The Circular Model of the Atom is a circular periodic table that shows atomic structure in addition to periodicity. Unlike any other periodic table or model, it demonstrates that the atomic structure has an inherent dipole magnet that create positve and negative fields and elemental qualities at the atomic level.

The Circular Model of the Atom was created by Helen A. Pawlowski in the 1980s, and published in her work, Visualization of the Atom. Her brother, Paul A. Williams extended many of Helen's ideas with his examination of the standard model using Helen's Circular Atom Model. This website contains some of Helen's ideas and Paul's writings.


Binding energy drops off between carbon and nitrogen and silicon and potassium is explained.

The model correctly accounts for the Madelung-rule (or Goudsmit rule).

The model provides an explanation for the lanthanide contraction.




Circular Periodic Table

A basic feature of the Circular Model of the Atom is a polarity dipole that reflects positive and negative fields within the atom and the table.  Russian physicists well stated the field concept, "A constant electromagnetic field, independent of time, separates into an electric and a magnetic field.  The two are very dissimilar.  Nevertheless, the time-dependent electromagnetic field is a unified blend of the electric and magnetic fields.  The energy of an electromagnetic wave concentrates alternately in the electric and magnetic field..." [1]. What is the geometrical structure of the mass within the atom that generates an alternating positive and negative field?

Figures 1A and 1B. Element buildup:

electron buildup


As can be seen from Figures 1A and 1B of the Circular Model, the build-up of electrons is characterized by an opposite arrangement in either a positive or negative field with a distinctive feature, that half way through each shell a flip process occurs along a dipole polarity line bisecting the atomic shells.

In the electron build-up, the outer electrons benefit from having more space when moving radially from the center of the atom.  Electrons start having more room along the circumference of the N shell.  Shell energy levels are very close and coulomb repulsions are less intense than in the inner shells.   Now, when n = 4, or N spectral notation, there are shifting electrons in the S and D shells. This is supported by experimentally derived energy values that occurs in the alkali metals and alkali earth series. Textbook authors Robert Eisberg and Robert Resnick noted; "For instance, the energy of the 4S subshell is lower than that of the 3D subshell for K atoms, and the next few atoms of the periodic table" [2]. This is where irregular electron movement occurs. The Circular Model of the Atom unifies the anomalous electron into the periodic table.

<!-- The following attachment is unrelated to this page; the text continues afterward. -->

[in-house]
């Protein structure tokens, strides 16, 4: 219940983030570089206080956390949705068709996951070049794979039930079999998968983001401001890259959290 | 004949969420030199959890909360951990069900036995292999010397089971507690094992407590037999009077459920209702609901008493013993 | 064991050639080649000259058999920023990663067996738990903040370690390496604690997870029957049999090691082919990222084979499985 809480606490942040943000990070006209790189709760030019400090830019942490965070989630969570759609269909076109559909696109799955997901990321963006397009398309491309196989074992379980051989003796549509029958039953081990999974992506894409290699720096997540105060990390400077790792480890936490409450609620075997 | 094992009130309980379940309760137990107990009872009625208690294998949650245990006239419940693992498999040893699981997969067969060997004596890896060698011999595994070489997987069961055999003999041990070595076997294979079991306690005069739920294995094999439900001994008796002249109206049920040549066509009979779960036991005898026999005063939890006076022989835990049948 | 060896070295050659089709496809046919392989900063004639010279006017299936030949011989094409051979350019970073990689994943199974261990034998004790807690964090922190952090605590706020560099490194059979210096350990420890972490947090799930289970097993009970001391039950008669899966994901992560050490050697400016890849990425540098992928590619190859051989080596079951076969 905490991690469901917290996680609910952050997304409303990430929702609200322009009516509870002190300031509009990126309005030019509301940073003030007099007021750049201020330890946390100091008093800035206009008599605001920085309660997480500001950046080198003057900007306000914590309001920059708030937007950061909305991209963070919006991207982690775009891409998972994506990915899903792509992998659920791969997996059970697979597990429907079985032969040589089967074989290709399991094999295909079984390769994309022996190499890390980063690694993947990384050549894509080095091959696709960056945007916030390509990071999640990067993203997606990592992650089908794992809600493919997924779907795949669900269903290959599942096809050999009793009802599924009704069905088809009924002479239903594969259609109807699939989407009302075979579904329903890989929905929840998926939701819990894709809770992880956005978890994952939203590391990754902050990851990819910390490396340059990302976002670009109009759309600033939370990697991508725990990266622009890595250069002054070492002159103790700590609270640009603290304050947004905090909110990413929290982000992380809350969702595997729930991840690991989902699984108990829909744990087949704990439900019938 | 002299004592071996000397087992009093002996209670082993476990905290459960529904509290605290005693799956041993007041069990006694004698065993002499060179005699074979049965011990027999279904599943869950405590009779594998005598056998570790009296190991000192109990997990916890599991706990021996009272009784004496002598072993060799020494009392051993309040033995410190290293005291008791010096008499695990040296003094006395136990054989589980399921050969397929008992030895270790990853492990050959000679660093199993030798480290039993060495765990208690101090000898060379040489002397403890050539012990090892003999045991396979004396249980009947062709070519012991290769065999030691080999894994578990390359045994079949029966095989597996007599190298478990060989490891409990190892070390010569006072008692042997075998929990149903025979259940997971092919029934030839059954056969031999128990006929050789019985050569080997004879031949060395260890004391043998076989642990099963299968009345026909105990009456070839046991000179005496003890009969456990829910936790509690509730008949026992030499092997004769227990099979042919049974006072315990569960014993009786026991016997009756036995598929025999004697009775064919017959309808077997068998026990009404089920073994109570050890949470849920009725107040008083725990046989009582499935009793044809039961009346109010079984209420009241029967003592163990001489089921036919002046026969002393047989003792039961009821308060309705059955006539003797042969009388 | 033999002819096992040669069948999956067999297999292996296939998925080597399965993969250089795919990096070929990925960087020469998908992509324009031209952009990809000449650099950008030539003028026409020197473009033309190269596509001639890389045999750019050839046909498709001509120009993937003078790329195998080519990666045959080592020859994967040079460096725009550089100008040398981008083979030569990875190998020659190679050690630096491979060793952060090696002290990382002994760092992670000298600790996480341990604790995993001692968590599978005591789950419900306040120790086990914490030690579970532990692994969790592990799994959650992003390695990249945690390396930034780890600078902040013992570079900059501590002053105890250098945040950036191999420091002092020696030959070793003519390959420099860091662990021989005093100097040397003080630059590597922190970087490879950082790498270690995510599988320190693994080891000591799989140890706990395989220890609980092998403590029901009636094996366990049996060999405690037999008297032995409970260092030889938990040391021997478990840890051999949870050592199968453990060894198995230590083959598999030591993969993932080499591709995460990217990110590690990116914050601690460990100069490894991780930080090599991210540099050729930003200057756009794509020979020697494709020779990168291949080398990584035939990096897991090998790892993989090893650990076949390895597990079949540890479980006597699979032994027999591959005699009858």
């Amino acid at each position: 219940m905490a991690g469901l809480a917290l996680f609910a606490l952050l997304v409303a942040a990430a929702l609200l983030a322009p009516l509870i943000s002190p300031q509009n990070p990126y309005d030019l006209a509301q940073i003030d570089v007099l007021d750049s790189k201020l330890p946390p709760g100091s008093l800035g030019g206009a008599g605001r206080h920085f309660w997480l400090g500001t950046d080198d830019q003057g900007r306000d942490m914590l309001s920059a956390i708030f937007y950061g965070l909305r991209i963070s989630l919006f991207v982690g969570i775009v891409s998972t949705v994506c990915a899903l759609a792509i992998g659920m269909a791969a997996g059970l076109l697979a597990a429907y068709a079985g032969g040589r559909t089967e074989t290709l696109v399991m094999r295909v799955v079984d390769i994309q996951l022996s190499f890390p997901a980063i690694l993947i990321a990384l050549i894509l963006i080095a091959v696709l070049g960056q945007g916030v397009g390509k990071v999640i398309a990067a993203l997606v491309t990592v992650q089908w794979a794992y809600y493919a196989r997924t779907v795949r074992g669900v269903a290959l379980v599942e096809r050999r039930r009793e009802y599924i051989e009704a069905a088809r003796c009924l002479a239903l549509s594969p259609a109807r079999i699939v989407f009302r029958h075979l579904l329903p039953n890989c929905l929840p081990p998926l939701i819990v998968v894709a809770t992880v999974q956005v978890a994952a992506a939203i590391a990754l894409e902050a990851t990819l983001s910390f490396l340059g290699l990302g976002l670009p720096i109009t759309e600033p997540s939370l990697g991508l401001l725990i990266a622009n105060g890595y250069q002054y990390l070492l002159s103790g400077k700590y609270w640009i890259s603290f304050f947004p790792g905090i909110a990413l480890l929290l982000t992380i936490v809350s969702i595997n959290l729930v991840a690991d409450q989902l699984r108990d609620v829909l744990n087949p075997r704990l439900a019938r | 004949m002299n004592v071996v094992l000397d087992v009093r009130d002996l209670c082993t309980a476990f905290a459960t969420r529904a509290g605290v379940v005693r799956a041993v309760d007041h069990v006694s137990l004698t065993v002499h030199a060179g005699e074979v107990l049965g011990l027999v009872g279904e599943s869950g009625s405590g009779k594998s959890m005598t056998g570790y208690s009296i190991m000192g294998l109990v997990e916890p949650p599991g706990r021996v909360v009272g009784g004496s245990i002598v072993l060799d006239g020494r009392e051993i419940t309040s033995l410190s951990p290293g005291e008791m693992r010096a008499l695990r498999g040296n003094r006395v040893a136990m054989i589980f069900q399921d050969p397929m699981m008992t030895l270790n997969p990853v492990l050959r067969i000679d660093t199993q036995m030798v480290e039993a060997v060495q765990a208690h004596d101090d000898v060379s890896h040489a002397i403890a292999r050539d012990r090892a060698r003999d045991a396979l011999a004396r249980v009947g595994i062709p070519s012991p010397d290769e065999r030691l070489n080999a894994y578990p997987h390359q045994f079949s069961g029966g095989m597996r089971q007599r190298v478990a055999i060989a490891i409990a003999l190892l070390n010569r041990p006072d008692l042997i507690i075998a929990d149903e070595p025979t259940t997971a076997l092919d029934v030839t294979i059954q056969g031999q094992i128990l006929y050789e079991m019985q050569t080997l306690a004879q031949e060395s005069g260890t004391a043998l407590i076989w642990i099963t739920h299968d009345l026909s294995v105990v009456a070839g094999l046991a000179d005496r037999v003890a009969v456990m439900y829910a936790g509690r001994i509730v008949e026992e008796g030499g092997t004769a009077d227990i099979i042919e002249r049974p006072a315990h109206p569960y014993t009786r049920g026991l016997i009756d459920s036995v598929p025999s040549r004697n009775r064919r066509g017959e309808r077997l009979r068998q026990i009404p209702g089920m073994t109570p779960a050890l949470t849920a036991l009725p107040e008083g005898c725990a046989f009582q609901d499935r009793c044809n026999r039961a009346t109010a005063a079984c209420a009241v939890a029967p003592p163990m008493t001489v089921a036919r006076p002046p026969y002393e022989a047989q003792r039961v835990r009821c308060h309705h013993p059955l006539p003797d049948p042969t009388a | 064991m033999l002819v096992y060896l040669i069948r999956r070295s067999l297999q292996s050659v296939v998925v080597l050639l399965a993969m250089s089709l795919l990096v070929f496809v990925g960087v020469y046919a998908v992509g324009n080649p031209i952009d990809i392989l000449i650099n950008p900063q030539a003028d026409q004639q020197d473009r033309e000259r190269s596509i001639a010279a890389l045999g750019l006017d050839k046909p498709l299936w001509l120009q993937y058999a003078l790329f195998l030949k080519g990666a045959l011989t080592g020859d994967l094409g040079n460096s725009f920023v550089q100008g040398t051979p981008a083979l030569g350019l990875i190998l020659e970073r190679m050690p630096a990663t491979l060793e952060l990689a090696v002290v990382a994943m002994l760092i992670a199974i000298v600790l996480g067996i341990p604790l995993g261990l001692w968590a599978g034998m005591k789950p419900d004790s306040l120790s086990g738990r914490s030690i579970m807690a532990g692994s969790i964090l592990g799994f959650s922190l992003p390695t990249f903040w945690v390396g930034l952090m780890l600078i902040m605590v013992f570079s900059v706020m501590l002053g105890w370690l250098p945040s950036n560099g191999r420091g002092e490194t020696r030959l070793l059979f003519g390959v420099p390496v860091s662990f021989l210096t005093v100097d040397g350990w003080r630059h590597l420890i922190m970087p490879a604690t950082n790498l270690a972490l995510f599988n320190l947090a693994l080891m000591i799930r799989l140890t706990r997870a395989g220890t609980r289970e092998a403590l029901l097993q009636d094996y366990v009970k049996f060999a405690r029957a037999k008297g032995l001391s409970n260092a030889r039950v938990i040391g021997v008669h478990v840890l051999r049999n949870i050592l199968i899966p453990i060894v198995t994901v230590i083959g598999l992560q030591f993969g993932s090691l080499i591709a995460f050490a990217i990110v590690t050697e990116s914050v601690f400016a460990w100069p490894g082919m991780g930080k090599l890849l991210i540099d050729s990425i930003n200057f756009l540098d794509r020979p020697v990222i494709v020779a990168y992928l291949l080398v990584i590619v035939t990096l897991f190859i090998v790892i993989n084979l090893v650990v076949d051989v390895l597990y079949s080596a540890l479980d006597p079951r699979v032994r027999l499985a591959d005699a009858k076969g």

This atypical electron build-up is based upon a background of a positive and negative vector field in the electron ordering sequence.  The new model integrates the Actinide and Lanthanide series within the periodic table itself, rather than as separate addendums outside the main body of elements.

If we are to follow Einstein's concept of matter/energy equivalance, then a field must have both positive and negative characteristics.  It follows that placement of atomic sub-components would be in both field environments, yet producing different attractions and repulsions within the atom itself. This unique vector field provides the boundries and gaps that are lacking in the present table. It is necessary to unite all these positive and negative fields with electrons, protons, and neutrons in building up the neutral atoms.

[1] Kagnov, M. & Tsukernik, V., 1985. The Nature of Magnetism. Moscow: Mir, p. 8.

[2] Eisberg, R. & Resnick, R., 1985. Quantum Physics of Atoms, Molecules, Solids, Nuclei, and Particles. 2nd ed. New York: John Wiley & Sons, p. 332.




1. Atoms are dipole magnets at the atomic level.

2. Demonstrates Hund's half filled shells, electron tunneling, and a visulalizable aufbau buildup of the elements.

3. Visual explanation of Anomalous Zeeman Effect.

4. Strong and weak patterns revealed.

5. Lanthanide contraction is explained.

6. Provides a visual basis for ferromagenetism, paramagnetism and antiferromagnetism.